Carl Zeiss 35mm f/2 ZM

I’ve gotten a lot of direct messages and questions regarding which lens I use when out on the street. So I decided to put together some words about the lens I shoot with and how I chose it.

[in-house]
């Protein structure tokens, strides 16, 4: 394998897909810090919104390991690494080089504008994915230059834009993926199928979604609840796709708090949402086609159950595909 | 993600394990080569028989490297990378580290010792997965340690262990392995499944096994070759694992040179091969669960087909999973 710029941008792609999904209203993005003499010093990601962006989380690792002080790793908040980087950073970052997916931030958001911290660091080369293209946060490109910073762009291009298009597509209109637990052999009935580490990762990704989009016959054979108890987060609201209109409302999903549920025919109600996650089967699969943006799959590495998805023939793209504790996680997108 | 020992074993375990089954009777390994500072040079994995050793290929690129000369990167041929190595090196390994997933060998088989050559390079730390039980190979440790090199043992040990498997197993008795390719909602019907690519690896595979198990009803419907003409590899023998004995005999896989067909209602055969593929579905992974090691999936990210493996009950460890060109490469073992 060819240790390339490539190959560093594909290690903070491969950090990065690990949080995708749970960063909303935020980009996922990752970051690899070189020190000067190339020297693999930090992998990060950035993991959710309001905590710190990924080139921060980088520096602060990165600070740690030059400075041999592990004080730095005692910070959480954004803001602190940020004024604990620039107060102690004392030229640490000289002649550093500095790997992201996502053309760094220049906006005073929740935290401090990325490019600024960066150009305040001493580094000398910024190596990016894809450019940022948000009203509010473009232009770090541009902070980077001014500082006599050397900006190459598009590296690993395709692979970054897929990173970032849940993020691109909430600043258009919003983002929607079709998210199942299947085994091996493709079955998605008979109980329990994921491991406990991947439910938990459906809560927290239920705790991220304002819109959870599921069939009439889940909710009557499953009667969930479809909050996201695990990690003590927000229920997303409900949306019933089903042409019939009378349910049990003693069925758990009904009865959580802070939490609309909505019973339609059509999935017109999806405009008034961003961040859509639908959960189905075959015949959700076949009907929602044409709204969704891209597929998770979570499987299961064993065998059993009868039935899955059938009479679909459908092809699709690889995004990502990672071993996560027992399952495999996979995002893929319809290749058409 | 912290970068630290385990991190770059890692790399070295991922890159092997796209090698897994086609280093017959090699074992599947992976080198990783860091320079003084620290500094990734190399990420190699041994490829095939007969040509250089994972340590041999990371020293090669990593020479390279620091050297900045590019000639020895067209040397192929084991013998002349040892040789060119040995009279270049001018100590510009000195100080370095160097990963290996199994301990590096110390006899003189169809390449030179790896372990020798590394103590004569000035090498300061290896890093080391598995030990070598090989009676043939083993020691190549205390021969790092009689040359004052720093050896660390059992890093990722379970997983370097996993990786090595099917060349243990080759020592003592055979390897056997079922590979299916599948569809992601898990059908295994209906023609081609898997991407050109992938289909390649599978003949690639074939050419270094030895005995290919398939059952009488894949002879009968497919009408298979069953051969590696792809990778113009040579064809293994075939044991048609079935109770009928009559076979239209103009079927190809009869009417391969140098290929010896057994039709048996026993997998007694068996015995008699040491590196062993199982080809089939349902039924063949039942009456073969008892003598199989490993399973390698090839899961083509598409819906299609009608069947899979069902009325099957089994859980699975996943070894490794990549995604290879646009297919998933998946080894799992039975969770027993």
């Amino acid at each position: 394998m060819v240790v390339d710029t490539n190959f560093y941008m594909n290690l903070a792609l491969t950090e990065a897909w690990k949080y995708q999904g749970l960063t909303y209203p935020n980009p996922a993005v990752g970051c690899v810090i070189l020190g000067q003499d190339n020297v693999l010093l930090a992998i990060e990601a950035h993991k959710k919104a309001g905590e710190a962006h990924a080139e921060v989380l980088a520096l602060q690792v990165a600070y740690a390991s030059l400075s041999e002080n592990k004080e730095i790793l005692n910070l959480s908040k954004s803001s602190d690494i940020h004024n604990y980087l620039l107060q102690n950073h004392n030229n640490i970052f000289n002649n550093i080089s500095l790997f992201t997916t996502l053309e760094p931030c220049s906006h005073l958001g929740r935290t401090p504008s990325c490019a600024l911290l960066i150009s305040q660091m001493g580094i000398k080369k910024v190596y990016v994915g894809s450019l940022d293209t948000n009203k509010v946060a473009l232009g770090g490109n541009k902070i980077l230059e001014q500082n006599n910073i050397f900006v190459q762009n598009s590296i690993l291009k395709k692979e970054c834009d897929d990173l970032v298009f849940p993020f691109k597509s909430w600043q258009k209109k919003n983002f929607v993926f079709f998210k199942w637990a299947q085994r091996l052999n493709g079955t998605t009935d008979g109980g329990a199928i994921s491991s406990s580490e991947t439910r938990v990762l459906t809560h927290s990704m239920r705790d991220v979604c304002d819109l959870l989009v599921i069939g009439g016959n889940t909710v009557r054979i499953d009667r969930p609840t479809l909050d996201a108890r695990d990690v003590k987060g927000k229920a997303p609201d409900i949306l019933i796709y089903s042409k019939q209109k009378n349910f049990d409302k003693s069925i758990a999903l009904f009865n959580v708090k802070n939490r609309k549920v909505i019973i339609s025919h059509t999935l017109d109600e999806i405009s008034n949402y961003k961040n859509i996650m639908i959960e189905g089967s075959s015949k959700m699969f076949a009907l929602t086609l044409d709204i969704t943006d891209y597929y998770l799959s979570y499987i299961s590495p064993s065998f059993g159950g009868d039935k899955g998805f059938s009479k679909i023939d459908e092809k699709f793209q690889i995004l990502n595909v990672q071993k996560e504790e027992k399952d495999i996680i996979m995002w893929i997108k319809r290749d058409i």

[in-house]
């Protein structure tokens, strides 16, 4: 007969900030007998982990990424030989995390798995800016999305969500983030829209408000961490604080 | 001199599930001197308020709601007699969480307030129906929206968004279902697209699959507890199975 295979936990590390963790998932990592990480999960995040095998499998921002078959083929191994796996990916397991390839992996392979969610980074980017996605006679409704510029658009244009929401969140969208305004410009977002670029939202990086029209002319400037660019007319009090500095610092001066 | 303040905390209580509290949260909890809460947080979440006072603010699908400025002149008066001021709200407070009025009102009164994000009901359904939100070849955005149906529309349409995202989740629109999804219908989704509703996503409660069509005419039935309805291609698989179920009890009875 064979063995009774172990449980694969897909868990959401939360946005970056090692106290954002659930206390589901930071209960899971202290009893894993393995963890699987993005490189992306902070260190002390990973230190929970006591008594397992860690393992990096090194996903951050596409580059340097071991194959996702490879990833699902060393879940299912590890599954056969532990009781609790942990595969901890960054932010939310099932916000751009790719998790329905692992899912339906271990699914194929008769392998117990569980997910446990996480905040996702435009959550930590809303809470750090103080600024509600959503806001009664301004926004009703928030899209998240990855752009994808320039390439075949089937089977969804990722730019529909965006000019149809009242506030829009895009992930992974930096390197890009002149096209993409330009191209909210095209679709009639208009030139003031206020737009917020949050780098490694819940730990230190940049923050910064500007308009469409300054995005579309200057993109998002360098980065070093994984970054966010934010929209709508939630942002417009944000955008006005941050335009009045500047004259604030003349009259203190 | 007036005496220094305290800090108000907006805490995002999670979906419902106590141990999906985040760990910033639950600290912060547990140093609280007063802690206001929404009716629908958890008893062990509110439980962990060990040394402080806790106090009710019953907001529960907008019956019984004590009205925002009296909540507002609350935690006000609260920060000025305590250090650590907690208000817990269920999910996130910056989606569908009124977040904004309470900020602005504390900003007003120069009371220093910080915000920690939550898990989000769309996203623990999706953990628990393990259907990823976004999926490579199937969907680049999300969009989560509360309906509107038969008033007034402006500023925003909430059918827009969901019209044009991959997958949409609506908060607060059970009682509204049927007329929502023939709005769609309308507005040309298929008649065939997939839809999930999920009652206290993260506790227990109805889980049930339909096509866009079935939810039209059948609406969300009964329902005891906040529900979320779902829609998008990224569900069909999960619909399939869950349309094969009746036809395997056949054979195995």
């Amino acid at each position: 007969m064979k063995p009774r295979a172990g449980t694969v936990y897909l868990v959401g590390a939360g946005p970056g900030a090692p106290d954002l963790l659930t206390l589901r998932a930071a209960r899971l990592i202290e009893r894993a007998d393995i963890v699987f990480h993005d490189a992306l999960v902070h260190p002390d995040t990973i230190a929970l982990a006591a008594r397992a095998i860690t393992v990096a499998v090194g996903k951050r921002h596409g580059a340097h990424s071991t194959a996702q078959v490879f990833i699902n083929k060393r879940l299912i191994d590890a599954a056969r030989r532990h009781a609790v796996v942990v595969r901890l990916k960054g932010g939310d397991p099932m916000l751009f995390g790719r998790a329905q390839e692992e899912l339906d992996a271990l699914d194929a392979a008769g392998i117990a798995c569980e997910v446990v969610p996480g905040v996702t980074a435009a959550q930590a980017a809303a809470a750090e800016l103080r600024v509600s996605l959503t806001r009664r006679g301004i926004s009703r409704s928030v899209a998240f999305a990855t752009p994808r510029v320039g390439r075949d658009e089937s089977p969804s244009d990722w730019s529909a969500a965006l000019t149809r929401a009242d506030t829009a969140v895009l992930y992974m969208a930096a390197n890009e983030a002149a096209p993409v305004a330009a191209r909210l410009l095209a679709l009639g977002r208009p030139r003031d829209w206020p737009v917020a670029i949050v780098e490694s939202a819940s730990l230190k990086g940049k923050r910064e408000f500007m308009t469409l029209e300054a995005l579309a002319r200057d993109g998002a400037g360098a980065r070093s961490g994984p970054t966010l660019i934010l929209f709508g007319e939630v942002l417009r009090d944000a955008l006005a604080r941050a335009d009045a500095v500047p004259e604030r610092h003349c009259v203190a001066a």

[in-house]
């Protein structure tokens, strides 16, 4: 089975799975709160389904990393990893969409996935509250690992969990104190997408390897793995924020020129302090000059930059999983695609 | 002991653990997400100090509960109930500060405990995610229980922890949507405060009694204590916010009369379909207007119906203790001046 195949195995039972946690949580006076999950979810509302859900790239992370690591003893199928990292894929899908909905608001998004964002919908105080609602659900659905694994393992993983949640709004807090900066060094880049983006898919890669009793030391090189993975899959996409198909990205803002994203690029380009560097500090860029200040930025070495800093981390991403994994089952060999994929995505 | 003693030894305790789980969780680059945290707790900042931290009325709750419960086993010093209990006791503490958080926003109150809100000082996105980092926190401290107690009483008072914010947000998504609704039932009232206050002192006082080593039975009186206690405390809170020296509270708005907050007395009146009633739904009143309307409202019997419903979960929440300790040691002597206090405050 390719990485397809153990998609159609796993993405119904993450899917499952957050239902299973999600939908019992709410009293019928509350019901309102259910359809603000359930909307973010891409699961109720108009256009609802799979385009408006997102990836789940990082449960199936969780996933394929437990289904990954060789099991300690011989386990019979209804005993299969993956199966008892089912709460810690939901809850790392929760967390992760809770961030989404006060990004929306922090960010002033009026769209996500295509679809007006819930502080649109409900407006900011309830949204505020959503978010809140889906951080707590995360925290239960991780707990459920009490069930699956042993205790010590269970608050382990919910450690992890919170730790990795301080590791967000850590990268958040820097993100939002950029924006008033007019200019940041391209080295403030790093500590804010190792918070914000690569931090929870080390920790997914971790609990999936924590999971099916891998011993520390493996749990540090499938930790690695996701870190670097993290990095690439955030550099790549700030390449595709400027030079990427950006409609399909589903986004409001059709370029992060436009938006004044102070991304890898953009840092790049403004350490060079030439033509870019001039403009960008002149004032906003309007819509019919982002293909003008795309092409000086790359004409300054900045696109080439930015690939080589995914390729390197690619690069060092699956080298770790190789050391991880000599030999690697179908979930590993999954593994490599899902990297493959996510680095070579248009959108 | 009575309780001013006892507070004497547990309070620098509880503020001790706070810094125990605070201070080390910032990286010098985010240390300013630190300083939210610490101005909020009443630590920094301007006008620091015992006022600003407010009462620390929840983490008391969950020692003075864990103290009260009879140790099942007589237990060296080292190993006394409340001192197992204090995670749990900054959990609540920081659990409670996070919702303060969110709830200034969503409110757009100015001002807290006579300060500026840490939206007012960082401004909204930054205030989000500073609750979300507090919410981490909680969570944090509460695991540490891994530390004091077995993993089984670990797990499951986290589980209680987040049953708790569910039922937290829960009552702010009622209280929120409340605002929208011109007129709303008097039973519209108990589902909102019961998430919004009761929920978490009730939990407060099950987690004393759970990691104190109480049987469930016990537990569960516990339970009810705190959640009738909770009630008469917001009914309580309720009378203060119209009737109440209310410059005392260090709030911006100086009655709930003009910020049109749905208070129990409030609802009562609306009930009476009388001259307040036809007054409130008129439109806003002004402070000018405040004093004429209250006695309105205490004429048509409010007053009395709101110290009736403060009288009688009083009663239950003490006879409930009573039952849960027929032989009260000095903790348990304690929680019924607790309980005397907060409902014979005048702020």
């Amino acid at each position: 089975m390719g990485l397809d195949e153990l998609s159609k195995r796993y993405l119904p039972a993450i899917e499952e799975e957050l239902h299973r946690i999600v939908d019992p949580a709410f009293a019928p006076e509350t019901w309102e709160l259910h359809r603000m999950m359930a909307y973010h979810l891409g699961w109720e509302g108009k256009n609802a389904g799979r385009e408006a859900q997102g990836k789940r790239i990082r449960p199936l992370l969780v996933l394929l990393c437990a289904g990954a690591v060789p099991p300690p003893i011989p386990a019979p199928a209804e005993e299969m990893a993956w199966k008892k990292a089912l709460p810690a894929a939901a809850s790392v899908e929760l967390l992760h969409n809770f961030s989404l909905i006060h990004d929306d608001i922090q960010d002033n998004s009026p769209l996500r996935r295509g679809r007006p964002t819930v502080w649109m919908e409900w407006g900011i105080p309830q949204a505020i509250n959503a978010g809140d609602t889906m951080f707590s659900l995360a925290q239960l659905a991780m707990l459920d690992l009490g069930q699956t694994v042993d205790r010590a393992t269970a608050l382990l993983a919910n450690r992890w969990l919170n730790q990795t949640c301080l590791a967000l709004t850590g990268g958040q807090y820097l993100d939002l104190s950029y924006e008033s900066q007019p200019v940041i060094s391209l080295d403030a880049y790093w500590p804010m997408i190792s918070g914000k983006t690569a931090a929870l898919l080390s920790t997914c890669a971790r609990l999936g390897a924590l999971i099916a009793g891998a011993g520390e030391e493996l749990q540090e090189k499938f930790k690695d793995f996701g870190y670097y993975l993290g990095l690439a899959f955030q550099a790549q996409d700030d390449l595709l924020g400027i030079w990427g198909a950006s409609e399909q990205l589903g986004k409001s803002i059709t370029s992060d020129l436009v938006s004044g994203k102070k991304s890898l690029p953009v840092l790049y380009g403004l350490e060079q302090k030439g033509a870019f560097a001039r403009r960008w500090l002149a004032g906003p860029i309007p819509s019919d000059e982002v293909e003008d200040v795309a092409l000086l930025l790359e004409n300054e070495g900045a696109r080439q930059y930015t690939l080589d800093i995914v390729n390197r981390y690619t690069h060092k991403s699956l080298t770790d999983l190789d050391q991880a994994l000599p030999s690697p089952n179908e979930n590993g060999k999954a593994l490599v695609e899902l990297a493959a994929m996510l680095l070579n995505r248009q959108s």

For starters, I’ve always been compelled by the 35mm focal length. I appreciate composition from this point of view. I often try to include stories or feelings in my images. Because of this, I like to have more information that can be produced when a background included. I want to bring the viewer into the scene, into the atmosphere with me. I want you to feel what I felt when I pulled the shutter. It’s important to me. It also isn’t just about you. I want to be able to feel that moment again myself. Photography is the craft, art, and ability of freezing time. For that fraction of a second, I can freeze a moment onto a layer of emulsion, and its mine. How I froze it, is my signature. What did I do? Where was I standing? What exactly was included in the frame? Was there movement? Is there a message? Was it sharp? I like my images to be sharp. I like to have the human eye fixate on the acutance of an image. The highest advantage of site is acutance. Capturing a stunningly sharp image is precious because once frozen and reproduced, people can see the image the way you intended. This is why I take my glass very seriously. The Zeiss 35mm F/2 ZM meets my criterion for the price.